There isn’t much fishing allowed along the coastline of Laguna Beach, as the State Marine Reserve and State Marine Conservation Area have conjoined efforts to improve marine life. Since enacted, efforts have allowed for a significant improvement in the size, type, and supply of fish in these waters. Crystal Cove State Park is one area that allows fishing. Some of the species caught along the beach include perch, sand bass, corbina, and rockfish.
The Historic District is a 12.3-acre area of Crystal Cove State Park, and it is one of the few remaining historically preserved examples of California coastal development from the 20th century. Initially built in the 30s and 40s, there are 46 cottages available for you to view during your visit to the park, or if you fancy having a luxurious night, you can also stay in them too. If you are feeling a little hungry, there is also a cafe within the Historic District. Photographers will have to bring their cameras, as the Historic District is a great place to get some snaps of a restored area of California.
Surfing, body surfing, and boogie boarding are all popular ways to get in the water and ride the waves. Swells may not reach optimal height for proper surfing, but Crystal Cove’s rushing waters provide a fun and challenging location to get some surfing in. Moro Beach and Reef Point tend to be the beaches most frequented by surfers. During open park hours, lifeguards are always on duty, meaning you can enjoy surfing sports with a little more peace of mind.
Crystal Cove State Park is a designated Underwater Park and Marine Life Refuge. This coastline is no stranger to diving expeditions, be it SCUBA or free-diving. There is an incredible variety of marine life to take in here, with a healthy biodiversity that thrives beneath the waves. You’ll want to come on a calm day, as swells here can be quite overpowering. Local diving shops will be able to fill you in on tips and tricks to get the most out of Crystal Cove. Be prepared for a decent hike down to the shoreline. If you’re parked at the campground, you may want to opt-out of this one. Your gear will get heavy as you make your way to the water. Don’t get too tired, though — you still have to hike back up to the campground.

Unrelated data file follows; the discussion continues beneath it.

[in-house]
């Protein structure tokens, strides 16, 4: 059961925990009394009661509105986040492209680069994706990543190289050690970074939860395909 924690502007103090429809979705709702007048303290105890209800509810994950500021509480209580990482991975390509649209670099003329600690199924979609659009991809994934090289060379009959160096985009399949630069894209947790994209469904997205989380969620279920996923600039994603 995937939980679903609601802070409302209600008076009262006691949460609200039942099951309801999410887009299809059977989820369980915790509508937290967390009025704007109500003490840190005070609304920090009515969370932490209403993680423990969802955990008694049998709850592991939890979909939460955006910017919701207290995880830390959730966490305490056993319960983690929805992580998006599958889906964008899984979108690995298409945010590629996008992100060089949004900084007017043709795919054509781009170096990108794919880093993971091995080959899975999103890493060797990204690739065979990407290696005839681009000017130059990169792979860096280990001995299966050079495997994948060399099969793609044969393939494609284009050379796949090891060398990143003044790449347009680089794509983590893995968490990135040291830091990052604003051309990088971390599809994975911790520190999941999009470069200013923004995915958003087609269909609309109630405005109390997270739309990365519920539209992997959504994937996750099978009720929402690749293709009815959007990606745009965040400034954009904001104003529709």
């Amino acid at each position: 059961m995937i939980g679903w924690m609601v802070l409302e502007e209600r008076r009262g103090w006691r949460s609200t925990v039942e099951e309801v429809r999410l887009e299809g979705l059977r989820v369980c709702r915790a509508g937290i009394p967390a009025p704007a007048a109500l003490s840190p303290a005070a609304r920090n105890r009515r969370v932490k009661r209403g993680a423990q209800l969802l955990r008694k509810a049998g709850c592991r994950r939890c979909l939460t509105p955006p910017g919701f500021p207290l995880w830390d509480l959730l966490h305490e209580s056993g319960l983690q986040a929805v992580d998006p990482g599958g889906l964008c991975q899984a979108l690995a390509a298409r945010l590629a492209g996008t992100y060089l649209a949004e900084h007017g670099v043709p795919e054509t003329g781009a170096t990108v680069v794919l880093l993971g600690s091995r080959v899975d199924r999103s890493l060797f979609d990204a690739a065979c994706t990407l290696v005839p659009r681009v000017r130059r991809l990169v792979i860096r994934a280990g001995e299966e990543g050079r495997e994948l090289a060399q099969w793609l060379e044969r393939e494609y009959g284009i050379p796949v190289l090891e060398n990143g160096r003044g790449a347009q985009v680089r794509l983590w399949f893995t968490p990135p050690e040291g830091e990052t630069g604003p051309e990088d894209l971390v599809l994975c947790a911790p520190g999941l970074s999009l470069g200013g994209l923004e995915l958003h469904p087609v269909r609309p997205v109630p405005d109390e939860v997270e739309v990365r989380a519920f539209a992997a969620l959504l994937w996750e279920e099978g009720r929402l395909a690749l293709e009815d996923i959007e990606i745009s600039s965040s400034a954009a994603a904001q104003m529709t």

While there are no boat rentals onsite, boating is still an enjoyable activity at Crystal Cove State Park. Boats are available only a short distance away, at either Dana Point or Newport Beach. Some of the common ways that visitors explore the water include paddle boarding, sea kayaking, or boat fishing. If you decide to rent a watercraft, or if you bring your own, remember to be aware of the tidal shifts may affect your time on the water.
Crystal Cove State Park isn’t just about the beach. There are another 18 miles, or so, of trails winding through the park's 2,400 acres waiting for horseback riders to explore. There are no places to rent horses within the park, but horses are permitted in the park. If you arent' traveling with your horse, you’ll likely have to do this activity using a private company. However you ride, horseback riding is an activity that is enjoyed by many at the park.
As the Pacific waters recede and the low tide takes over the shoreline, many new rocks, crevices, and pools of trapped ocean life appear. When you peer into any of these tidepools, you’re sure to find sea life. These pools are thriving with all sorts of organisms. The tidepools are a terrific place to learn more about native oceanic life. Visit one of the four tidepool viewing areas at Reef Point, Pelican Point, Treasure Cove, and Rocky Bight. Please follow all conservation suggestions when visiting the pools.
For visitors interested in having a relaxing picnic, you will be pleased to note that there are many places to do so within Crystal Cove State Park. While there is no designated picnic area, there are plenty of picnic tables spread out throughout the park, most notably at the Moro Beach Area, Historic District Beach, and near the parking lots. Since there are no shelters or pavilions available to reserve all of the picnicking within Crystal Cove State Park is on a first-come, first-served basis.